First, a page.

Here are some areas of your work that you should think about when deciding if it’s time to find another job. (Give yourself three points for an a, two points for a b, one point for a c.)
1. Your boss:
How often do you have lunch alone with your boss?
a. Every week at your favorite restaurant.
b. A few times a year at your boss’s favorite restaurant.
c. Once a year when your boss is apologizing for missing your performance review.
2. Future prospects at the company:
You get a big, very important assignment due in two weeks. You
a. Get unsolicited coaching from your boss because she wants to make sure you succeed at the project and get a promotion.
b. Put off the work until the last minute because you find it difficult to please your boss and you worry that you will fail.
c. Work very, very hard, but generally have no idea what you’re doing. In the end, the project is a colossal failure and your boss makes a point of taking no blame.
3. Sense of belonging:
The theme of your company party is dress as your favorite movie star. You
a. Tell your boss you resent stupidity at company parties. But you make the best of it and dress like James Dean so you can get a thrill from wearing jeans and a T-shirt to work.
b. Lobbied for a come-as-you-are party and lost. So you show up to the party but don’t dress up. You stick out like a sore thumb, or at least a sore loser, but your co-worker joins you, so good food can make things acceptable.
c. Avoid the party in full because last year the CEO drank too much and started making passes at people in your demographic.
4. The public’s perception:
Your phone rings fifteen times in one hour. Who’s on the phone?
a. Headhunters, because you are so high profile in your job that people are starting to talk about your future in the field.
b. Your friends because they know you make your evening plans in the afternoon, when work gets slow.
c. Your mom because you told her if you don’t get a new job soon you’re going to kill yourself.
5. Personnel policies:
You wake up with a throbbing boulder attached to your gum. You
a. Leave a message for your boss that you’ll be at the dentist. Receive an email from your boss the next day expressing genuine concern.
b. Call human resources to find out if you have a comp day left. When you find that you have none, declare that you’re working from home and then go to the dentist.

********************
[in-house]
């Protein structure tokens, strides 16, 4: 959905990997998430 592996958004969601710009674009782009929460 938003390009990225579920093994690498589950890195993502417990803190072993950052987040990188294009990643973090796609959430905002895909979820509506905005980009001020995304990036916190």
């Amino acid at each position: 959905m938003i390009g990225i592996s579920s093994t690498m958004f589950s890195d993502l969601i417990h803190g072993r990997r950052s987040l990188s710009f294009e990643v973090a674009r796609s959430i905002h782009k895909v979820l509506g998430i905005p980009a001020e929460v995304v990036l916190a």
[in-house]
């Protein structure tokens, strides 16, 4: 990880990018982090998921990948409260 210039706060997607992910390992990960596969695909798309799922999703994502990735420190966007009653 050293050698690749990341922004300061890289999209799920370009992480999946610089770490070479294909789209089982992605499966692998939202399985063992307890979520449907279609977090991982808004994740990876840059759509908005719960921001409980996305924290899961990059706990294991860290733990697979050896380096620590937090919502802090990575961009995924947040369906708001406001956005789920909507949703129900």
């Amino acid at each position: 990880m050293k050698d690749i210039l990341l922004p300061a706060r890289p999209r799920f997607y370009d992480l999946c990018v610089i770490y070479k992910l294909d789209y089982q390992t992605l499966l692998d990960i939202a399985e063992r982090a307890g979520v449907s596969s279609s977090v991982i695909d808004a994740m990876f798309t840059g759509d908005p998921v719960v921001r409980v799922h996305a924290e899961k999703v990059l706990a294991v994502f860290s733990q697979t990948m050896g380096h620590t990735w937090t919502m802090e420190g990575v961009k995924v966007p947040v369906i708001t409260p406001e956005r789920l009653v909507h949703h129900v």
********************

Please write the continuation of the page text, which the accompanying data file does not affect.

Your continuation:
c. Go to work with blood dripping from your mouth. Wax nostalgic about the good old days when you had sick days at work and health insurance to pay for them.
6. Company stability:
Your company is in the newspaper today. The company just
a. Beat Wall St.’s revenue expectations.
b. Canned the CEO and hired a top turnaround specialist
c. Laid off 50% of the staff and sent a list of the jilted to the press
7. Office stress:
Your co-worker just got dumped by the guy she thought she would marry. Now she
a. Asks you if you have any friends who are available.
b. Cries all day, stopped doing her work and now you have to pick up the slack.
c. Informs you that she stole a bunch of electronics from her ex and is storing the stash in her cube. She adds, “If he comes by with a gun, don’t worry. He’d never use it.”
8. Office environment:
Your office space is:
a. Bright and sunny with nice carpet; you wish you could entertain your dates here instead of at your apartment.
b. A claustrophobic cube but at least it’s ergonomically correct.
c. Rotating. There’s one computer for two people and you use it when your co-worker goes to the bathroom.
9. Location, location, location
Your company is located
a. Three blocks from your dream house and you walk to work.
b. In a state you promised yourself you would not live in for more than five years.
c. A five-hour plane ride from the home where your three kids live.
10. The Starbucks factor:
How many Starbucks cafes are within walking distance from your office?
a. Five, because employees at your company are raking in the dough and everyone knows that where there are high salaries there are $4 cups of coffee.
b. One, but the cafe has big, cushy seats for falling asleep in the middle of the day.
c. None. To get through morning meetings you must resort to the No Doze pills of your college days.
11. Company perks.
At the end of your midday workout you:
a. Toss your sweaty clothes into the company’s health club laundry and your clothes are laundered and in your locker by tomorrow’s workout.
b. Go to the company cafeteria and load up on subsidized carbohydrates.
c. Hit the bars; work is so slow that there’s no reason to go back.
During your performance review, your boss
a. Gives you a map for the next five years that will rocket launch your career.
b. Informs you there is a salary freeze for everyone not related to the CEO.
c. Tells you that his own boss gave him a horrid performance review and asks if you would put in a good word for him.
13. During a business trip with the CEO
a. He uses the time to mentor you about the ways of deal making and then sits back and watches you close the deal of your life.
b. You book a flight on an obscure airline with two plane transfers to save money and find out the CEO is flying American, for twice the price, to get frequent flier miles.
c. The CEO invites you back to his hotel room at midnight, and when you decline, he says he’s insulted that you would think it was for anything but business.
14. You hold a team meeting in your office and
a. They surprise you with a birthday cake even though you didn’t tell them it’s your birthday.